[redacted the third] mentioned her friend was gonna hold a hash cake party ages ago and I’d be invited if I wanted, I said yes because I’m a “try anything as long as it’s not heroin or similar fucked up shit” mentality
but said party never materialised
baccarat detector says:
shouldn’t have any particularly ill effects
[redacted male] said that it wasn’t strong at all
and that dude… knows his weed >_>
Hovercraft says:
see, somehow I’ve never hung around with the necessary people to enable me to try it
also you should totally spike your next batch of flapjacks with LSD or something
baccarat detector says:
actually I did make… that exact joke *awesomeface*

but we haven’t got real friends, and now even the fake ones have stopped calling

CL2 was on Saturday.

Among the Bristolly things I intended to do on my visit home was make a trip to Scrivens the opticians and sort out the cancellation of contact lenses I’ve been failing to do for many expensive months. So, I arranged to leave the LAN and meet with Mum at Scrivens around noon, which would also allow me to get noms from the chip shop. For whatever strange networking reason, we couldn’t get online for most of the morning, so I phoned Mum, hastened our rendezvous and with her found a “back in 15 minutes” sign on the door.

Which, pretty much par for Scrivens, meant waiting in the mounting rain for three quarters of an hour. We stood and grumbled damply until an extremely nice, accomodating and bedraggled young man appeared, upon which we shouted at him until we felt better and then sorted out something approaching a solution. I think. I hope. Then, with a slightly clearer conscience, my gas mask, greatcoat and some bags of chips for me and Hovercraft I returned to the now-functional LAN.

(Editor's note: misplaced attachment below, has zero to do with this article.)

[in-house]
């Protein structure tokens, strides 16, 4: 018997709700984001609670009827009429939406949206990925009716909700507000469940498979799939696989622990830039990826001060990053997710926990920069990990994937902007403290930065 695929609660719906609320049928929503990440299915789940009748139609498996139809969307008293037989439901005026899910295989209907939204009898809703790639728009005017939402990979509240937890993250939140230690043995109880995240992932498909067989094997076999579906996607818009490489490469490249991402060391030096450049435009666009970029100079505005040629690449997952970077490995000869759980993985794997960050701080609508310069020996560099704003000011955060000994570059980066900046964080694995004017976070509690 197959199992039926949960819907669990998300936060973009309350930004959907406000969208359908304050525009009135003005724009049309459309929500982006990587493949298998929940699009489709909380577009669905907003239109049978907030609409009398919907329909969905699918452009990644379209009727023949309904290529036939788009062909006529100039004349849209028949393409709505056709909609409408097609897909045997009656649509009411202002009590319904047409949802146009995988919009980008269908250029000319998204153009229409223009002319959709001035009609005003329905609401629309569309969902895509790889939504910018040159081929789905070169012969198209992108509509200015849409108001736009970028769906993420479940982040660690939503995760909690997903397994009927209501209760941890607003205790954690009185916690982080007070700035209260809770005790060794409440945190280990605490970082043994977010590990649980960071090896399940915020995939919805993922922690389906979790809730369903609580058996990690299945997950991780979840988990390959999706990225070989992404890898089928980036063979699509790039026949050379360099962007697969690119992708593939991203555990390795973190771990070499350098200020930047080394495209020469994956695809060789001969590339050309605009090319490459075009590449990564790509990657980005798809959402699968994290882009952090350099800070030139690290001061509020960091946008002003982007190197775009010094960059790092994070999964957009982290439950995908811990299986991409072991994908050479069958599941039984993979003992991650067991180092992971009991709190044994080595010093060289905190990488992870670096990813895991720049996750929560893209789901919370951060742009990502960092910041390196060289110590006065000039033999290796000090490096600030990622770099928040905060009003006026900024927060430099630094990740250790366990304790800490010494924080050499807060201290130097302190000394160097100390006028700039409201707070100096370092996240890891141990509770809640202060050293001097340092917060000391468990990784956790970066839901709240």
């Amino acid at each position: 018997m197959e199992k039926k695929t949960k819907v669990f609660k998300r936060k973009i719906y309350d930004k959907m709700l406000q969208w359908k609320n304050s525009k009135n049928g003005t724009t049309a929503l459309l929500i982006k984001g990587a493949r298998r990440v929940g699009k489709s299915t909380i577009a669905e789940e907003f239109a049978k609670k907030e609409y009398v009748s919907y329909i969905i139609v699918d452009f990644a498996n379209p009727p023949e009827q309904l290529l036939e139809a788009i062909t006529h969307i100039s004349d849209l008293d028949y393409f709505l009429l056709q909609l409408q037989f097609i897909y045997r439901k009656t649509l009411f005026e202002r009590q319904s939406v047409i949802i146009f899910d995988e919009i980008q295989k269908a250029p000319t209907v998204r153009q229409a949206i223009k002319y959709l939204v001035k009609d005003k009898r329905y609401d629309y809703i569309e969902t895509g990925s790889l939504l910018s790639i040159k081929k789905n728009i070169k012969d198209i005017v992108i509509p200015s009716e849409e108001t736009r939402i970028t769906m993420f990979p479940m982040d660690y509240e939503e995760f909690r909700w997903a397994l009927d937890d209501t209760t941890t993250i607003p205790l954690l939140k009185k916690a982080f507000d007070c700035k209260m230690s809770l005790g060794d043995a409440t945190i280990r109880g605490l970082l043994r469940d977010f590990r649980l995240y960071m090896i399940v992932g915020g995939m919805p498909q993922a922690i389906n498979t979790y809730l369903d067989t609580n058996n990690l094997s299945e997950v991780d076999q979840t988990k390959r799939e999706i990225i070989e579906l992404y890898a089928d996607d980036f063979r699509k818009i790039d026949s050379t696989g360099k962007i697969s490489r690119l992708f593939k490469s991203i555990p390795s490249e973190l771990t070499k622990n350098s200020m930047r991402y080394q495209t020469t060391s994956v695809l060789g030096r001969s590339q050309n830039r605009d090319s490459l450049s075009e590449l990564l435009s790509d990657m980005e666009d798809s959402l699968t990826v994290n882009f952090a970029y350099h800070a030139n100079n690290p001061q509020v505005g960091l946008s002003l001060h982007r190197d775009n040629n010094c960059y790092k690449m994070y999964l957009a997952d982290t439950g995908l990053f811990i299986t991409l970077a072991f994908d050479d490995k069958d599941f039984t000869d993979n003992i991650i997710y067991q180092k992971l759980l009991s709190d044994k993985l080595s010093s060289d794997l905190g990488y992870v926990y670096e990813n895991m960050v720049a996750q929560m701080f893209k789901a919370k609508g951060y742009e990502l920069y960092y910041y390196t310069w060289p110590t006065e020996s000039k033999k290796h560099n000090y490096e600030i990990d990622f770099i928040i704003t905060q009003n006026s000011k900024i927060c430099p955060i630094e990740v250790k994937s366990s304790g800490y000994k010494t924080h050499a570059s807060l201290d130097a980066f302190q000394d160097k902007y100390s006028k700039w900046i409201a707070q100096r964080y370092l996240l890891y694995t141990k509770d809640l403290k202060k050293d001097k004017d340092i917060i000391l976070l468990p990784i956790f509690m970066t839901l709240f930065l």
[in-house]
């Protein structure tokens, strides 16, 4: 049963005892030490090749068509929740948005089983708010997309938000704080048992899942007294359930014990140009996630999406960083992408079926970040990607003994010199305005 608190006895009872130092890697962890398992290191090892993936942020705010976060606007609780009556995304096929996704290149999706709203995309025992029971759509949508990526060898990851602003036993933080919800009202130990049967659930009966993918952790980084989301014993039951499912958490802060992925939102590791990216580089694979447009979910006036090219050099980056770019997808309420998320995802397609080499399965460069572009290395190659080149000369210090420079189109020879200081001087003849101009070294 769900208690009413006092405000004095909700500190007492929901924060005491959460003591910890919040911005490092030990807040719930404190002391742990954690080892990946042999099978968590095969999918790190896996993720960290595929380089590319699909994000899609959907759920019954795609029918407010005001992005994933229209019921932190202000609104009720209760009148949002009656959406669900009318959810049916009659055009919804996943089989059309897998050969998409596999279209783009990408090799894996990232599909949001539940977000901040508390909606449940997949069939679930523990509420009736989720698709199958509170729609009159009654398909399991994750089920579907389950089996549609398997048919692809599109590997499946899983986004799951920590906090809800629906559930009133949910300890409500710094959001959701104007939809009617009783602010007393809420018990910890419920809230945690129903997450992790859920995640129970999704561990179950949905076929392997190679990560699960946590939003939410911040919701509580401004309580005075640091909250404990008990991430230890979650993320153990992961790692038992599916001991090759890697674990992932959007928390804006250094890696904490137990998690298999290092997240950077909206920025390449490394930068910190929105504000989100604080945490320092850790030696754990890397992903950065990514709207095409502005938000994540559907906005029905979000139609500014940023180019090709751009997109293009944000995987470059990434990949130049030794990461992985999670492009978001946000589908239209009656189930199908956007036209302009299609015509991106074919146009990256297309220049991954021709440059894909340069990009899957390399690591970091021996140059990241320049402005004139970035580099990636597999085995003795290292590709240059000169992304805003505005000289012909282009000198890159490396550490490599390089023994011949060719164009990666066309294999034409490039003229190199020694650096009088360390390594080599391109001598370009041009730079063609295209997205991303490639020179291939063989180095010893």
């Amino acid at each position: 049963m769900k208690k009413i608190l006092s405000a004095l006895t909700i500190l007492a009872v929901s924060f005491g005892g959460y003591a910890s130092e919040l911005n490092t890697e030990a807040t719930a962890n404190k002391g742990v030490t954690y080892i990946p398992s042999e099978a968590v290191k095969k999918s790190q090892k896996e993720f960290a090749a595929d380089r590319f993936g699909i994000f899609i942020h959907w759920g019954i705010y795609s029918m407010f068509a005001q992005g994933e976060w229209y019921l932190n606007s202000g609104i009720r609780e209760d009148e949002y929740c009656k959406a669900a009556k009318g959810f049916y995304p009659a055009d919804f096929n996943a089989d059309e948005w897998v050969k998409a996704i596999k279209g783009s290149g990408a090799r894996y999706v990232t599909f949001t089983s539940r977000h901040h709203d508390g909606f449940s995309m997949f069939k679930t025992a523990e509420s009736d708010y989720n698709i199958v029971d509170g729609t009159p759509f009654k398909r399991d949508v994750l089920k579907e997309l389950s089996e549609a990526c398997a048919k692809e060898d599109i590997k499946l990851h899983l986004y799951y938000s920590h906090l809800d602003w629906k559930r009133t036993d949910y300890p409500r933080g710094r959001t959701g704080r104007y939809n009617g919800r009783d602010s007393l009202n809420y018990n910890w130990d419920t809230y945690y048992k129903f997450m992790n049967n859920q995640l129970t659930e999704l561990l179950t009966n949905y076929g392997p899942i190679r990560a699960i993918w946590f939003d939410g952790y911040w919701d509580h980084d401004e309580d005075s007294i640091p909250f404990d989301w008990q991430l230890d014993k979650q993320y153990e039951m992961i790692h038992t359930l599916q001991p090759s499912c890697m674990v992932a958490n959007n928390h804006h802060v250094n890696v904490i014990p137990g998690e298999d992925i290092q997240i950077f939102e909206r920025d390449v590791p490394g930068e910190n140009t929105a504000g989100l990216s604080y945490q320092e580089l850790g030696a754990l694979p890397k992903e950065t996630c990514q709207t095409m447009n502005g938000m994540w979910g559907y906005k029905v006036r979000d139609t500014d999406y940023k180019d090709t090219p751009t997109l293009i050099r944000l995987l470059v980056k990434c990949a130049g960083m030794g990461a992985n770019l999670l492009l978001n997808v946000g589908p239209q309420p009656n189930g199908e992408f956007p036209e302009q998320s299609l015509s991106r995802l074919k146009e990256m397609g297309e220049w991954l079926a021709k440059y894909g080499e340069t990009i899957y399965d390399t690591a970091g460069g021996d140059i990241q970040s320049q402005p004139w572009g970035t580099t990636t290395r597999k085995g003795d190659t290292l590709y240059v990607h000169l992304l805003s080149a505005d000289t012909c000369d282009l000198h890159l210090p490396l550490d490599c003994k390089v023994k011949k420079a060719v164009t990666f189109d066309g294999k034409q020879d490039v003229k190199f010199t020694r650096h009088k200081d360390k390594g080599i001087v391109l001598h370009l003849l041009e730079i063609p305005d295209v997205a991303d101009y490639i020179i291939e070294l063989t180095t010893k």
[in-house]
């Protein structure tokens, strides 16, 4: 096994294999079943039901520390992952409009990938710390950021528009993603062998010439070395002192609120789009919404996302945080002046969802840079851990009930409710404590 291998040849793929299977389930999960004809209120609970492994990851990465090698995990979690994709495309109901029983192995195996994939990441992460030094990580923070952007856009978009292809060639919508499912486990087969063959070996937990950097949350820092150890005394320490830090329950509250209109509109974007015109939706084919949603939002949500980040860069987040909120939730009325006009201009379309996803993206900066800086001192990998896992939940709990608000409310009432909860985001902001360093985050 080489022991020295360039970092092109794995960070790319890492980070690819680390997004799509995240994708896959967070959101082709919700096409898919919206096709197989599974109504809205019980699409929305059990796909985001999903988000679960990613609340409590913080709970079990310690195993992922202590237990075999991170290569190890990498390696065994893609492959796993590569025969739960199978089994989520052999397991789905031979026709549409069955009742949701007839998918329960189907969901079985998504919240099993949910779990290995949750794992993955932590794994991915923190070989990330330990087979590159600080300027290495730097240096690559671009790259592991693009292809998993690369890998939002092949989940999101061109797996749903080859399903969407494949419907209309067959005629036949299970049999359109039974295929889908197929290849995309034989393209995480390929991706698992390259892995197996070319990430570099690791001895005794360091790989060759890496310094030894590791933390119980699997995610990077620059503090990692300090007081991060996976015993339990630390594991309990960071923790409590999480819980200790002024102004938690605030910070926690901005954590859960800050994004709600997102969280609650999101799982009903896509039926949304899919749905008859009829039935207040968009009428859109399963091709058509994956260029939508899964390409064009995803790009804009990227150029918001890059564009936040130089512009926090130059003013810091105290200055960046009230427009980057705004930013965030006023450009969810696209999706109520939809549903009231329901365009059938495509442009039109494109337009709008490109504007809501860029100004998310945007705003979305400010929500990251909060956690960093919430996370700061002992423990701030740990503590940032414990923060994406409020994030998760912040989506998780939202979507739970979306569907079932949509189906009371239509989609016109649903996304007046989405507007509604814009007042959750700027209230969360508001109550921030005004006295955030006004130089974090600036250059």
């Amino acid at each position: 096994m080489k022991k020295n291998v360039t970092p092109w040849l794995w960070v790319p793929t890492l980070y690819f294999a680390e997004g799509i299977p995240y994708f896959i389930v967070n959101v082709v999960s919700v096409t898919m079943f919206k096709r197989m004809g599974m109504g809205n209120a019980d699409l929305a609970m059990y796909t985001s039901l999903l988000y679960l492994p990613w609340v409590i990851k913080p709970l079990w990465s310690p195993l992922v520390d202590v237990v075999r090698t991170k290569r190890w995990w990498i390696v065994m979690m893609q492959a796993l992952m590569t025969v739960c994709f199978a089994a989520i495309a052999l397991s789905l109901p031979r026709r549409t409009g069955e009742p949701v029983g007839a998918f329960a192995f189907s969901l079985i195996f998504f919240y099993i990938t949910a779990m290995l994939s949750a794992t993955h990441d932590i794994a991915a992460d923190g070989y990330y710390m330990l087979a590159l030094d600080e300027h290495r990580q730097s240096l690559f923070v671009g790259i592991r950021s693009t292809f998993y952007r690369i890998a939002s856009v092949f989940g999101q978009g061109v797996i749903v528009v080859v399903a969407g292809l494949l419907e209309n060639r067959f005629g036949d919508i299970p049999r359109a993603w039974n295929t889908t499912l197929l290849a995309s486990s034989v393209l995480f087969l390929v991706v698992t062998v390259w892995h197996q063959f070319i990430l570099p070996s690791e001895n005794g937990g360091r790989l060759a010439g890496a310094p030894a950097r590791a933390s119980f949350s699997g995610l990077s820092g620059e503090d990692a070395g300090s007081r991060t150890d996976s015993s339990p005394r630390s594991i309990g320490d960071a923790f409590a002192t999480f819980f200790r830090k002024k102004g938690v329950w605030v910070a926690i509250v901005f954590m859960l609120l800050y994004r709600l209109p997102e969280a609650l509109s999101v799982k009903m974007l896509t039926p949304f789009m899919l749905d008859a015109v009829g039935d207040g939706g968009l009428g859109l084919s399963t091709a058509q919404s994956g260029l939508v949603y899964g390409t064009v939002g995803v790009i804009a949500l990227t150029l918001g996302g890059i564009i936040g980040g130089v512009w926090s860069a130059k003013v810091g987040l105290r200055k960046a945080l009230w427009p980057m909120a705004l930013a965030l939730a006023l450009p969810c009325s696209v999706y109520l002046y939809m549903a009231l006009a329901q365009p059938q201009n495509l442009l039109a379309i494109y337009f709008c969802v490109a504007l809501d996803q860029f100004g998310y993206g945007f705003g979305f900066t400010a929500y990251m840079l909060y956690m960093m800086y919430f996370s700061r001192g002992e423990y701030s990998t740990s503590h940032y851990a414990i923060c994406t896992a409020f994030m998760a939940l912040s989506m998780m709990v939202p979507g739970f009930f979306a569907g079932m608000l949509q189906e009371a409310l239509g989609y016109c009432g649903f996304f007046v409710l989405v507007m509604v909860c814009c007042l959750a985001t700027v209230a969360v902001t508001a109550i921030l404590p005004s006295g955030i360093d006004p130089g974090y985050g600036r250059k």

I didn’t enjoy CL2 as much as I had CL1, but that was because of me failing rather than COGS. MR5D wasn’t as cramped as I remembered it, I sat next to Wild Bill Hovercraft (and we bought each other meals) to emphasise our status as the premier gay couple of COGS, Andy gave me a delicious ID card, Kim-Kim, creator of many many hilarious youtube things graced us with his rare and delightful presence, and used my computer to play TF2 for a while.

We played some L4D2 demo and some original L4D, the latter rather marred by certain retarded parties a) insisting on playing Versus b) telling me that my objections to this were entirely because I was bad at it rather than because Versus is a wretched abortion of a gamemode. I was quickly and comprehensively vindicated by a mass ragequit caused directly by Versus being a wretched abortion of a gamemode and really should have gone I TOLD YOU SO [more]. But that was the end of L4D for the day. Even at a LAN with its good feelings, lulz and easy camaraderie, L4D versus is ususally wank.

There was a Supreme Commander game I watched over Wildfire’s shoulder which seemed really rather fun followed by a Supreme Commander game I played which was a boring, futile porcfest and would’ve been even if I had somehow won and Rainmaker hadn’t kerb stomped me with a legion of bricks and bevy of monkeylords. The game fails, I think, because of the immense power leap between high and low tier units and the general stupid resilience of all higher tech units, which makes combat entirely about numbers rather than positioning, terrain, maneouvre or even range. TA, which I still maintain is with a little tweaking the finest RTS ever made, got that right. Supcom, even with its fantastic graphics and incidental attempts at a plot, failed at it hard, and is still in my opinion a significantly worse game.